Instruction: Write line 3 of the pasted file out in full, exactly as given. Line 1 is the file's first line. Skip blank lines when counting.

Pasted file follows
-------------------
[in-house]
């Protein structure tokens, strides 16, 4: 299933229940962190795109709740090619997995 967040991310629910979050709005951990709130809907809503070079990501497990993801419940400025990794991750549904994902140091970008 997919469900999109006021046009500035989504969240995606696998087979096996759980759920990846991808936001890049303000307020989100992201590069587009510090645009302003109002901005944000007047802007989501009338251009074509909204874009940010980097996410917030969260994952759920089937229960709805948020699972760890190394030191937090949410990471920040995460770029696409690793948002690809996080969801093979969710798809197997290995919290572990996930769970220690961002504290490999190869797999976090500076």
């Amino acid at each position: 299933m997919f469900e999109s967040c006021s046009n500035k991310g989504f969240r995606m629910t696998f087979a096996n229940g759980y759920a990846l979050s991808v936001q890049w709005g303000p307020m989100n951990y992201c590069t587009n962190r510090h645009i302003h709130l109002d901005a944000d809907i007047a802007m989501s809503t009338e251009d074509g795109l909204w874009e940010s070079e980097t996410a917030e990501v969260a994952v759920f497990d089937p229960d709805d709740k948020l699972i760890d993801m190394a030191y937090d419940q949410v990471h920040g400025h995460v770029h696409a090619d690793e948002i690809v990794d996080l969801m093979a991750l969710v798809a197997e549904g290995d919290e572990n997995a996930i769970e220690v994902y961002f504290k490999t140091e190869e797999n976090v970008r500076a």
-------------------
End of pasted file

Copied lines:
């Amino acid at each position: 299933m997919f469900e999109s967040c006021s046009n500035k991310g989504f969240r995606m629910t696998f087979a096996n229940g759980y759920a990846l979050s991808v936001q890049w709005g303000p307020m989100n951990y992201c590069t587009n962190r510090h645009i302003h709130l109002d901005a944000d809907i007047a802007m989501s809503t009338e251009d074509g795109l909204w874009e940010s070079e980097t996410a917030e990501v969260a994952v759920f497990d089937p229960d709805d709740k948020l699972i760890d993801m190394a030191y937090d419940q949410v990471h920040g400025h995460v770029h696409a090619d690793e948002i690809v990794d996080l969801m093979a991750l969710v798809a197997e549904g290995d919290e572990n997995a996930i769970e220690v994902y961002f504290k490999t140091e190869e797999n976090v970008r500076a």